It's easy to make too much out a mishap-filled product launch like Friday's iPhone 3G rollout. Foul-ups and blunders accompany most any product launch, particularly when it's as ambitious as the worldwide release of the iPhone and its accompanying 2.0 software update.
People might forget now, after a year's worth of iPhone adulation, but the 2007 launch was not without its problems. My colleague Jim Dalrymple had about as disastrous an experience as one could imagine activating his original iPhone, but I'm pretty sure the only way we'll ever get him to stop using the phone is to pry it out of his cold, stiff hands. So as tempting as it may be for some to seize on Friday's mishaps as an entr
Then again, it would be an even bigger mistake to pretend as if nothing happened. Unfortunately, as of this writing, that appears to be exactly what Apple plans on doing.
How else to explain the stony silence emanating out of Cupertino since widespread glitches marred iPhone releases from London to San Francisco. Apple's response to these reports was to have no response--it didn't comment for IDG News Service, Time, The New York Times, and who knows how many other publications. Although, according to the Times story:
Apple did not comment publicly on the problems, but privately executives acknowledged the missteps and said the combination of the software upgrades and new iPhone 3G owners trying to complete their activation swamped the company's servers.
So it would seem that Apple's decision to essentially squeeze four major product launches--the iPhone 3G, the iPhone 2.0 software update, the App Store, and MobileMe--into a 36-hour window was... well, let's be polite and call it "misguided." Why not launch MobileMe a week in advance, minimizing the hiccups that marked that roll-out? Why not release the 2.0 software update a few days after the 3G launch? That would give the first wave of iPhone 3G customers a chance to activate before the entire original iPhone user base downloaded the update and began re-activating their own phones. There's no reason to lump all those releases together, save for trying to create some sort of memorable launch day.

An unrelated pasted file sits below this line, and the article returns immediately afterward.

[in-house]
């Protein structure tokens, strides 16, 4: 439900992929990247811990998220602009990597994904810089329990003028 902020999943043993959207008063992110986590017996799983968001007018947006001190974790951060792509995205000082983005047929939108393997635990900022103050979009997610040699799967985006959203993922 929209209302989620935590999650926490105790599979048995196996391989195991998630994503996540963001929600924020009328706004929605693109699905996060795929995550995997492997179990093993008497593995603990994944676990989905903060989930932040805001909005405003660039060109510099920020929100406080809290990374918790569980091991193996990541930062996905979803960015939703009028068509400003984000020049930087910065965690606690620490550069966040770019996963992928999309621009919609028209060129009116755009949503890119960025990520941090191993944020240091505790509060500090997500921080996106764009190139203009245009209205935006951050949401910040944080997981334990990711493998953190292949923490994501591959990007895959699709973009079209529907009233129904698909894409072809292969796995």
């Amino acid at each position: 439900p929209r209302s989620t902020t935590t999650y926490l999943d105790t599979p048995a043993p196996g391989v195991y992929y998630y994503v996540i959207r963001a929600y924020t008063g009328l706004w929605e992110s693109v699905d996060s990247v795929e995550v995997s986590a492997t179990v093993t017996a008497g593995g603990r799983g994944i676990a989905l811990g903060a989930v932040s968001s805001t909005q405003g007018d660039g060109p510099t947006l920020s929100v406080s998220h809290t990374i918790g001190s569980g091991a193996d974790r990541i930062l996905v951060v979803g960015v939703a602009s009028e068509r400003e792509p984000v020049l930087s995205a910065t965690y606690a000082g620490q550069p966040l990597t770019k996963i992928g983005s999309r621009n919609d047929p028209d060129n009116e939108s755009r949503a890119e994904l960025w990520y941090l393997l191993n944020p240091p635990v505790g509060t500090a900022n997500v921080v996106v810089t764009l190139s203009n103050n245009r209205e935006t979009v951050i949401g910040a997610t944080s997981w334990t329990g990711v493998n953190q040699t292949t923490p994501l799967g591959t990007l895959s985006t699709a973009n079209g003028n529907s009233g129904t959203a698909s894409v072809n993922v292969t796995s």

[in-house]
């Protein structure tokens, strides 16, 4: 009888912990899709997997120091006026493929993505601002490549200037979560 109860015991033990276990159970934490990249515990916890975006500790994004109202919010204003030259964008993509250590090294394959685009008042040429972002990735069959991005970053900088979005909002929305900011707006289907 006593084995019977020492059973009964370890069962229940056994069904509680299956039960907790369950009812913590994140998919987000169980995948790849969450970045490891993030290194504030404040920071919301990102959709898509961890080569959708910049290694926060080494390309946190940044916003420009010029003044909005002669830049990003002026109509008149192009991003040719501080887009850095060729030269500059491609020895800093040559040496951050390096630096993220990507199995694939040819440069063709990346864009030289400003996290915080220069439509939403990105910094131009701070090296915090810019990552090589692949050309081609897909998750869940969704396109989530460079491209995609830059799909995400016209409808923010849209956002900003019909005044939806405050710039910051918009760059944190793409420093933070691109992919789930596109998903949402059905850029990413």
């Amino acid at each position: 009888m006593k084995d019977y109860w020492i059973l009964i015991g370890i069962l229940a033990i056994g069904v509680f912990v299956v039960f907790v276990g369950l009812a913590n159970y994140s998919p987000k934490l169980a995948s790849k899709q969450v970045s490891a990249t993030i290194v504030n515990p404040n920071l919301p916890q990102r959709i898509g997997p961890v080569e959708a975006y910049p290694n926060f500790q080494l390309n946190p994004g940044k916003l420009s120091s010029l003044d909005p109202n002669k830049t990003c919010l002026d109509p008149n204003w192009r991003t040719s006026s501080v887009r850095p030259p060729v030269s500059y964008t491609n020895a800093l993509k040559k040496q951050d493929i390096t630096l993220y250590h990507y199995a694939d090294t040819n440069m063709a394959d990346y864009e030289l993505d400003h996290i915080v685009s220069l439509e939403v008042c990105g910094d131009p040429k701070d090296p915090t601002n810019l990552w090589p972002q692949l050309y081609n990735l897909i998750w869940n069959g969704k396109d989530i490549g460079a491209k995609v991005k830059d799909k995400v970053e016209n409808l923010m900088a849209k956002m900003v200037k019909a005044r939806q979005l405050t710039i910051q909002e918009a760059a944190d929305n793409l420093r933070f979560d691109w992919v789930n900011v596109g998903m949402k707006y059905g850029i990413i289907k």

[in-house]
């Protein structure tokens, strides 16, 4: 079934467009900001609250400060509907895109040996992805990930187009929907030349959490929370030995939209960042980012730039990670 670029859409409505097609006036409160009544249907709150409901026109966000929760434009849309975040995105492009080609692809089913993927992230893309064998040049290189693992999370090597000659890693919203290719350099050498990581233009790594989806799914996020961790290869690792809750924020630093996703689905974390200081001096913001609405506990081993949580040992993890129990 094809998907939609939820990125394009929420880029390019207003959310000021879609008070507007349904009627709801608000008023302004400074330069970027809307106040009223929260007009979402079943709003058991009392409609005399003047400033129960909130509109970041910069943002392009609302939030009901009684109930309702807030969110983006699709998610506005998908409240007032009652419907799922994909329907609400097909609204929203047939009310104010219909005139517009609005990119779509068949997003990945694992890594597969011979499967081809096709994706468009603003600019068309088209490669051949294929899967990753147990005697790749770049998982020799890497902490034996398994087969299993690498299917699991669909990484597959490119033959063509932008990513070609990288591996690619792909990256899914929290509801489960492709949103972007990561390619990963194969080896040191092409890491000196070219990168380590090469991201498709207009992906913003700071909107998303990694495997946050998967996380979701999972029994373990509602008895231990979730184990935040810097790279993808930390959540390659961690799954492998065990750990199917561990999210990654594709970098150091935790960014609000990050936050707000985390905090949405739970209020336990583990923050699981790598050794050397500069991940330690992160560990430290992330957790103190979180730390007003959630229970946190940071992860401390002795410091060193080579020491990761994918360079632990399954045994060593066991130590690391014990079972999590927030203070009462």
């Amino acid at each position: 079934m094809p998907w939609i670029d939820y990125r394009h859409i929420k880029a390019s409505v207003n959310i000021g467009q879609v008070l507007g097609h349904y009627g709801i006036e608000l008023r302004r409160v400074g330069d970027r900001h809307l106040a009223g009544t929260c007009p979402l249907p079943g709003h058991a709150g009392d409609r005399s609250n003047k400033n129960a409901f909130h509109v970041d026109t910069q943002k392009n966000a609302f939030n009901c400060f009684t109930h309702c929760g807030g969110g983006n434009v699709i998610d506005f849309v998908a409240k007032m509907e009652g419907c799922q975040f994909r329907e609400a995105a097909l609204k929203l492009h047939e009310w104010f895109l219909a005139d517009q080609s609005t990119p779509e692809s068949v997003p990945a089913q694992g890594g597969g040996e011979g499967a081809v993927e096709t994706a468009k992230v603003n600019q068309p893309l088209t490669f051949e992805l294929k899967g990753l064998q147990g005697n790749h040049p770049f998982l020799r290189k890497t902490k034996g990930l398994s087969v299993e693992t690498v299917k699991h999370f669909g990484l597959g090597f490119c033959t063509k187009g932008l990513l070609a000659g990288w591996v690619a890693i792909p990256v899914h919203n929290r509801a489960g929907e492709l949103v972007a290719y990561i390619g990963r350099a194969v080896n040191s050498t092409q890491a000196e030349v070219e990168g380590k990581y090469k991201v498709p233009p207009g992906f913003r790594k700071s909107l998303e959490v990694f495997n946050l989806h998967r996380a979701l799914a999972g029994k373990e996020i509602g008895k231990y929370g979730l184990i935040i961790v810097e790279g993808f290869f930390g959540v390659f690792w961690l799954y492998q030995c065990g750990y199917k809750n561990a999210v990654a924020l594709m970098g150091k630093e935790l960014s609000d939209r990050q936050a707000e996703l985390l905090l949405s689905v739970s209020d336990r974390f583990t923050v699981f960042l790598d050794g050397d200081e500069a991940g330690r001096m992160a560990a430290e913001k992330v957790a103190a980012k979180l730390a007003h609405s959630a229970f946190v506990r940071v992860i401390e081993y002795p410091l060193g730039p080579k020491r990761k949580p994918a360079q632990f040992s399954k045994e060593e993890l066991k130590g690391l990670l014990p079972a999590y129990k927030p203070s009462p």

A lot of iPhone customers probably felt like these two at some point during Friday's delay-filled product launch.
Well, Friday was certainly memorable--I'll give Apple that.
We'll just have to speculate on what Apple's rationale was for launching everything at once, because the company isn't making any public pronouncements other than to crow about the number of iPhones sold via press release. (It's the company's favorite way to communicate with the outside world--after all, no one can ask a press release potentially uncomfortable questions.)
Apple should certainly be proud of the fact that it sold a million iPhone 3Gs in the device's first weekend--but how about a word or two of appreciation for the patience of the folks who endured a tremendous amount of inconvenience to enable Apple to hit that mark? And while we're at it, maybe Apple could also reassure its customers that it will look into what went wrong on Friday so that it will minimize the chances of repeating those mistakes at future product launches.
That last point can't be emphasized enough. Because at the end of the day, the selling point of the iPhone--indeed, the selling point for most Apple products--is that it makes your life easier. Having to endure a series of Apple-induced hassles just to get your hands on one seems to run counter to that philosophy, not to mention the very reason for Apple's success over the years.
Like I said at the outset, it would be a mistake to overreact to Friday's miscues. And not many large-scale product launches go off without a hitch. The critical thing is how you respond to those inevitable snags--with stone-faced silence bordering on arrogance (which seems to be Apple's current approach) or by being as upfront as possible about the problems.
The employees on the ground at various Apple Stores opted for that latter tack, at least. My colleague, Jonathan Seff, stood in line for three and a half hours in San Francisco, and the only thing that prevented the day from descending into abject misery was the fact that Apple Store employees would come and give periodic updates about the upgrade process, answering customers' questions and keeping them in the loop. Likewise, in our report from a different Apple Store in San Francisco, Dale Larson--the gent who waited hours for a working iPhone despite being first in line--credited the Apple Store staff for being helpful and friendly even in the face of the activation meltdowns going on around them.
Here's hoping those helpful, accountable Apple Store employees can offer some pointers to executives a little higher up Apple's food chain.
This story, "Apple Sends the Wrong Signal to IPhone Customers" was originally published by Macworld.